Thread-level Concurrency

Thread-level concurrency tends to receive more attention, largely because it is easier to see and understand. It is accomplished in most languages by calling a threading interface provided by the OS, as part of a support library, or as a language feature. These vary in their details and features. The detailed semantics and capabilities of how threads work between platforms and interfaces vary significantly. How they get scheduled to run, whether priorities can be set, how the threads interact based on these priorities, whether a given software thread will stay on a given hardware thread, how long it will run without being interrupted, and so on can show up latent bugs and result in noteworthy performance differences that are hard to diagnose.

Threads running concurrently will inevitably want to interact and will therefore need to access some piece of shared state. This generally isn’t a problem until one or more of the threads wants to modify the shared state. Then we run into a problem called the “lack of atomicity”. Most operations are actually composed of several hardware operations. Incrementing an integer variable, for example, reads the value from memory into a register, performs the add operation, then stores the value back to memory. Even with hardware that has an instruction that appears to add a value directly to memory, it in reality implements this internally as an read—modify—write sequence. When each of these operations is a pipelined instruction, which is itself broken down into many stages, it should be clear that there are a lot of steps involved in doing even this most trivial of examples. When these steps are happening in a machine where there are additional threads sharing the memory location being modified, the possibility exists for conflicting updates. Exactly what happens to the value depends on the operation, its hardware implementation, and the precise timing of each incident of conflicting change. This means that even this trivial example can do something different every time it is executed, and even if timing were somehow stable then executing on different (even nominally compatible) hardware may impact the outcome.

Many thread interfaces provide some basic “atomic operations”. These functions use capabilities provided by the processor to ensure atomicity for this kind of simple read—modify—write operation. Usually the hardware provides a base mechanism to use instead of the atomic operation itself. This is usually either a compare-and-set operation or a reserve-and-conditional-store operation. I’m not going to describe what these two things are here, but the salient point is that using them correctly and ensuring atomicity is significantly more expensive in terms of complexity, instructions, performance, and programmer knowledge than just a simple non-atomic operation. They also don’t guarantee atomicity across a series of operations.

An important point to note about primitive hardware synchronisation operations is that they cause the hardware to synchronise. This seemingly trivial point has unfortunate consequences. It usually means that at least part of the hardware must stop and wait for some set of operations to complete, and often this means requests on the memory bus. This interferes with the bandwidth across the bus, which is one of the system’s key performance bottlenecks. The more aggressive the processor is about concurrent and out-of-order operations, the more there is to lose by forcing it to synchronise.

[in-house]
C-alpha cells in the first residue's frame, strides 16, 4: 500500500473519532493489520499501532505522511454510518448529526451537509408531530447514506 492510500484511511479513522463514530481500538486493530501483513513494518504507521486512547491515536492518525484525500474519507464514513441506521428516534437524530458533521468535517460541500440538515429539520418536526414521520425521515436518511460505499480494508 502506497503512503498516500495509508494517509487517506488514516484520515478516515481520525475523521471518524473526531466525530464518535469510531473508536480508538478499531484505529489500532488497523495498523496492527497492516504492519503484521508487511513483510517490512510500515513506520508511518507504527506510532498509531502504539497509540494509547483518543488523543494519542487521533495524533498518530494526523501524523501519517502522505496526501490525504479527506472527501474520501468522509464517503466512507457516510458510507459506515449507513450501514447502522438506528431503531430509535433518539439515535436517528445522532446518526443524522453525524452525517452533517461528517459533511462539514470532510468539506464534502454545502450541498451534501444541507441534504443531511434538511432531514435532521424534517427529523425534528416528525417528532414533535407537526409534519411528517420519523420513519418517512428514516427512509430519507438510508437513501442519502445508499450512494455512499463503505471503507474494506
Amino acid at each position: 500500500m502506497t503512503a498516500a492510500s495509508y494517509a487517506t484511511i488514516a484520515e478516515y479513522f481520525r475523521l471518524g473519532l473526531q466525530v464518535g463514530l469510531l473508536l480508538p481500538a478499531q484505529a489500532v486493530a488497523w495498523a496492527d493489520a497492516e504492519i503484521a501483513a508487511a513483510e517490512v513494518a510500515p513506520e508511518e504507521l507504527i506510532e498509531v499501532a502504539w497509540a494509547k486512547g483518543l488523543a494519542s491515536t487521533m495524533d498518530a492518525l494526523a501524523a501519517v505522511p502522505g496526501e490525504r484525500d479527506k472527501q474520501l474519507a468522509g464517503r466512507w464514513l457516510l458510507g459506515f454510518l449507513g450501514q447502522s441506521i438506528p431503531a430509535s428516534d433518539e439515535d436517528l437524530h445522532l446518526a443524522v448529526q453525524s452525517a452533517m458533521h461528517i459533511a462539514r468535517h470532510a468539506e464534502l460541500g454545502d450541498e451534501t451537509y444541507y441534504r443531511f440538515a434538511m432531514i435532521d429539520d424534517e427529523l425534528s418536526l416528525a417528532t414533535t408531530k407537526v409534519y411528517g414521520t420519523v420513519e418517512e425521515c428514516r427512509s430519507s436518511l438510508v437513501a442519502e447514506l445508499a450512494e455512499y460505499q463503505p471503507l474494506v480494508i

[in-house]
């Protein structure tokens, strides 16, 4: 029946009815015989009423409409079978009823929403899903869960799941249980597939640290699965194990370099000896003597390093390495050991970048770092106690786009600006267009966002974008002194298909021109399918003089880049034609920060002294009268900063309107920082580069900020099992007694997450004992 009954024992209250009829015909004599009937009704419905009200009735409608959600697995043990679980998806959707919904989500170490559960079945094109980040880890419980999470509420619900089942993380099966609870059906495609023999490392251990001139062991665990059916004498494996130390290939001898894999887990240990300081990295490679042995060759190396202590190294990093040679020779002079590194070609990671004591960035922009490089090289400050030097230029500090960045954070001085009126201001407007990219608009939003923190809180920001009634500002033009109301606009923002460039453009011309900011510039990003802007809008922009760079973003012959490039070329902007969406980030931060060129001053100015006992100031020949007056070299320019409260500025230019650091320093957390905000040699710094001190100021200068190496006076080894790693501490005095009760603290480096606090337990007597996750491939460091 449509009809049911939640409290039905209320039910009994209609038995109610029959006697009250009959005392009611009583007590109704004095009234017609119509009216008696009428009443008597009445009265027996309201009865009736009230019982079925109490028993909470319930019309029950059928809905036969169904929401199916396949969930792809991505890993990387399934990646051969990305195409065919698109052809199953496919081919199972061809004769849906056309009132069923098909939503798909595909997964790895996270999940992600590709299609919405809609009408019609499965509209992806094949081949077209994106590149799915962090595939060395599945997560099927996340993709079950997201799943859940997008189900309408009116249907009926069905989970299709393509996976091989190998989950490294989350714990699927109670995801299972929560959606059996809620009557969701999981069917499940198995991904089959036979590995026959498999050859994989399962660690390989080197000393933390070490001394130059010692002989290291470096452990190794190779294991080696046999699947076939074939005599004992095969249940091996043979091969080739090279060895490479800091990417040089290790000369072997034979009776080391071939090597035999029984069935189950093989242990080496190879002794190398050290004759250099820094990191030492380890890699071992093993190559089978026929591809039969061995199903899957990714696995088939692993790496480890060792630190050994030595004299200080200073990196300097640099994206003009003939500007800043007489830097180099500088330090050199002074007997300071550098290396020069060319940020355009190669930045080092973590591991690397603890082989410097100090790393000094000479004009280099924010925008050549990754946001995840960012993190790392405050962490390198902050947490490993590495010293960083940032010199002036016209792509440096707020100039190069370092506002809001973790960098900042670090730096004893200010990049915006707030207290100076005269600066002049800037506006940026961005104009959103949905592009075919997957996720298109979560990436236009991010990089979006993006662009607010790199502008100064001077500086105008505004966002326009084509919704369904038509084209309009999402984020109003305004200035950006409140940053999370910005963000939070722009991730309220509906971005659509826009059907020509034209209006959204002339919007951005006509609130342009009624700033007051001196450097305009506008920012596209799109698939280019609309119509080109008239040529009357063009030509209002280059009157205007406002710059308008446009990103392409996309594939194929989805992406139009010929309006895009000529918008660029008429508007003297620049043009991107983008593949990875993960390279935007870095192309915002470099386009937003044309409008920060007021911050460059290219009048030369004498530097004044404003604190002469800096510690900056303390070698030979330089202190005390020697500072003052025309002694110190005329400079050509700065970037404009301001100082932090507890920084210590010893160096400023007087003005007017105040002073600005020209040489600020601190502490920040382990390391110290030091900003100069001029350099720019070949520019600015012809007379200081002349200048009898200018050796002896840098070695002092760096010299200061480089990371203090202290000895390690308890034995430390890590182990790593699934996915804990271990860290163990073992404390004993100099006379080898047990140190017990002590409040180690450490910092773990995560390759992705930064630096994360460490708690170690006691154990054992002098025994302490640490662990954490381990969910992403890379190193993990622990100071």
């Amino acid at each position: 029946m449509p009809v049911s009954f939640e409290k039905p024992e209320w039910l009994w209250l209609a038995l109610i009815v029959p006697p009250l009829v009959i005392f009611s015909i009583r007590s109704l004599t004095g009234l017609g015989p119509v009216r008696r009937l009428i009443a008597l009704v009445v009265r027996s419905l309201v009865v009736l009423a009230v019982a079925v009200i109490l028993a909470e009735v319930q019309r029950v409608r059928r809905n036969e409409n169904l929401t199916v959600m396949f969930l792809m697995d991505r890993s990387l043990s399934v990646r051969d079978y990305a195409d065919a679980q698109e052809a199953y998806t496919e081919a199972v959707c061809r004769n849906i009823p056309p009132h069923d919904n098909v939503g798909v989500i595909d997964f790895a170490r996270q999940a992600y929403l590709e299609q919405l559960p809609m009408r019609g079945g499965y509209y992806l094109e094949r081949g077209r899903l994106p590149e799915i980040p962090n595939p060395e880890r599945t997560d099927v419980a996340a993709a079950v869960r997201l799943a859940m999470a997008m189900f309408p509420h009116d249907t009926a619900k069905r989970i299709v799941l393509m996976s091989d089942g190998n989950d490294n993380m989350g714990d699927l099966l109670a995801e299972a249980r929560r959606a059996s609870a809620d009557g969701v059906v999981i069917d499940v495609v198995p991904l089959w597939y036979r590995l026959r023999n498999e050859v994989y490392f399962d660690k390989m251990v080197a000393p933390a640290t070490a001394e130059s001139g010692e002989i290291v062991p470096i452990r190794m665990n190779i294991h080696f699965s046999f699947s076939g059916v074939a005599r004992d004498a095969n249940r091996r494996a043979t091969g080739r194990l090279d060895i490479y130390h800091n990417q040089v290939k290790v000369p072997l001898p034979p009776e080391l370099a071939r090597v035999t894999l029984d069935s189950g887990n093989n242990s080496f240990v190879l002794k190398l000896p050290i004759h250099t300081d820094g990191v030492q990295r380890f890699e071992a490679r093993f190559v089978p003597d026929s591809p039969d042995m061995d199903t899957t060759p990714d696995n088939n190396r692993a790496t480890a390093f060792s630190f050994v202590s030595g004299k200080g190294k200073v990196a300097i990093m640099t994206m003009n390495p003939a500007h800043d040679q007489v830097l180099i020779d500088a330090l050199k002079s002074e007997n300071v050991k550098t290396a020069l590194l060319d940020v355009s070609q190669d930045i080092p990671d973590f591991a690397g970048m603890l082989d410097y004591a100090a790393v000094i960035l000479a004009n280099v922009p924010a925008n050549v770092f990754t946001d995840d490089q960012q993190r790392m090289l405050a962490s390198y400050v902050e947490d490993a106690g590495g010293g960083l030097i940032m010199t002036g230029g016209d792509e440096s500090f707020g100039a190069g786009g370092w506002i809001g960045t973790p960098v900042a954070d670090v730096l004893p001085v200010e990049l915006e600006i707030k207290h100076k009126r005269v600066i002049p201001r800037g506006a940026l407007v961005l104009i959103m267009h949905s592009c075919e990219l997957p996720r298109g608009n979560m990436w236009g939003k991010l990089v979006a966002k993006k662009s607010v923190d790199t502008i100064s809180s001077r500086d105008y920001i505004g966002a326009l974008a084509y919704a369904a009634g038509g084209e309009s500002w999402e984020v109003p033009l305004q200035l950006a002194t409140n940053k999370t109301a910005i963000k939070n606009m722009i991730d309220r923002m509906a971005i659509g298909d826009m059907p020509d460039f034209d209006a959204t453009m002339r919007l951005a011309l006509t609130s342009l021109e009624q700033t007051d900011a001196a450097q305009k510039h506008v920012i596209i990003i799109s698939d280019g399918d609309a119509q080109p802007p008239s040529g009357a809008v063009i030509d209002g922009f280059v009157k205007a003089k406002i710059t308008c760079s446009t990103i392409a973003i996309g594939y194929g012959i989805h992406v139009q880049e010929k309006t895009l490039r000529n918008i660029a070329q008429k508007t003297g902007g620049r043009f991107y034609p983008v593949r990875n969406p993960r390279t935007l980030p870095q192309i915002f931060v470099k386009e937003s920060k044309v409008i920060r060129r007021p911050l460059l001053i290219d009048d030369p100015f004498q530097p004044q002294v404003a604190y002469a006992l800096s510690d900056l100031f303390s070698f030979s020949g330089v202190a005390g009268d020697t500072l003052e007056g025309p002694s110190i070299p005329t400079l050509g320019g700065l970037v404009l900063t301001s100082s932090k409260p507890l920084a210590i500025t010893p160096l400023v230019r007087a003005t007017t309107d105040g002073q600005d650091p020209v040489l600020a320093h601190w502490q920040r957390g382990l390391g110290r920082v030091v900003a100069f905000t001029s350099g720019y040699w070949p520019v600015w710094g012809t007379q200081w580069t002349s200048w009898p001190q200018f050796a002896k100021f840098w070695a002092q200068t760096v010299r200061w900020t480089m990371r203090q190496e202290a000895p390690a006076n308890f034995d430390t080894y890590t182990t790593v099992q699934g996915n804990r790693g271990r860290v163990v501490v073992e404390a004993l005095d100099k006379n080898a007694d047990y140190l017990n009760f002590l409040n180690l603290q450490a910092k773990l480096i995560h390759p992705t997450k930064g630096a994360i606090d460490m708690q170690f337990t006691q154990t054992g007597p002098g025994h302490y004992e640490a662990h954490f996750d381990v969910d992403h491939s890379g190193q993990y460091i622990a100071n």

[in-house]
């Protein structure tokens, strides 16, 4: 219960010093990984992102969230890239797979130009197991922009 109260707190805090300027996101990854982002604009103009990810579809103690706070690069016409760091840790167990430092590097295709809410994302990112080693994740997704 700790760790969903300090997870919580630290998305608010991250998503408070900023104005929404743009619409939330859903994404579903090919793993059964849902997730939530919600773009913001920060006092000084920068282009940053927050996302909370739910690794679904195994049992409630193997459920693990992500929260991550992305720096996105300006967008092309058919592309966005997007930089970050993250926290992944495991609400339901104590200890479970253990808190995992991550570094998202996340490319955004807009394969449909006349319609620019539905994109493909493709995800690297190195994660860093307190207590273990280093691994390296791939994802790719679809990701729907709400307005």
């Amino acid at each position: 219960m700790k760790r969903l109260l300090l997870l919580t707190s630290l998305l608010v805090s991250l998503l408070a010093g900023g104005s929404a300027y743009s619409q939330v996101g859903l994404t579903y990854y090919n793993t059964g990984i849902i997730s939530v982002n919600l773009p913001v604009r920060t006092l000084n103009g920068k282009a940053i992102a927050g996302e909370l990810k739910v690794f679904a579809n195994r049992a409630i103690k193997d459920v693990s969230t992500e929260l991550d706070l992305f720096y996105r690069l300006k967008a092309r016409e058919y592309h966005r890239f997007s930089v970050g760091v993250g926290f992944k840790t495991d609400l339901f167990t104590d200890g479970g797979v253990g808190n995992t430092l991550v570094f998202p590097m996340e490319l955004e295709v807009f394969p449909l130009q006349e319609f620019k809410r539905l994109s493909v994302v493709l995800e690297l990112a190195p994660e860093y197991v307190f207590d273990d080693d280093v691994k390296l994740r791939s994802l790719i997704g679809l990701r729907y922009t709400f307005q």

The problem with the lack of atomicity goes far deeper than the trivial increment example just cited. Consider this simple piece of C code:

int done; // assume this is an
          // initialised shared variable
if (done == 0)
  // do “stuff” here that you want
  // to happen once 
  done = 1;

If you have two threads and they try to execute this code at the same time, then both may perform the test and do the “stuff” before done is set to 1. You may think that by putting the done=1 before doing the “stuff” you can fix the problem, but all you will do is make it happen less often. The instant that done is read for the comparison, another thread may come along and read the same value so that it can make the same test succeed. Subtle changes in the hardware or OS can dramatically impact how often this code fails in practice. One solution to this example is to use an atomic operation that your threading interface provides, but this doesn’t get you very far because it will provide only a limited set of atomic operations and you can’t restrict your programming to just using those!


The standard solution to this is to use synchronisation primitives. Each threading interface provides some set of “synchronisation primitives”. These are usually fairly similar among interfaces, but the semantics can differ in subtle but important ways. Each primitive also brings with it different performance implications. Using some lightweight synchronisation, even if blocking or waiting doesn’t happen, might consume only a few tens or hundreds of cycles, whereas others might consume thousands (possibly many, many thousands). And this is the cost if there is no contention between threads!

Most of these primitives are in the form of a lock/unlock pair of operations. In some cases it is called enter/leave instead of lock/unlock because the pair is defining a “critical section” of code that you enter with the lock (or enter) operation and that you exit with the unlock (or leave) operation. Only a single thread can be inside such a critical section at a time. Other threads attempting to enter are forced to wait until the one in the critical section leaves it (i.e., they are “mutually excluded”, which is shortened to “mutex”). This ensures that the code in the critical section is executed atomically. Unfortunately, this also forces this part of the program to be effectively single-threaded, and spending too much time in critical sections reduces your performance to that of a single hardware thread (or less since executing synchronisation primitives has a cost).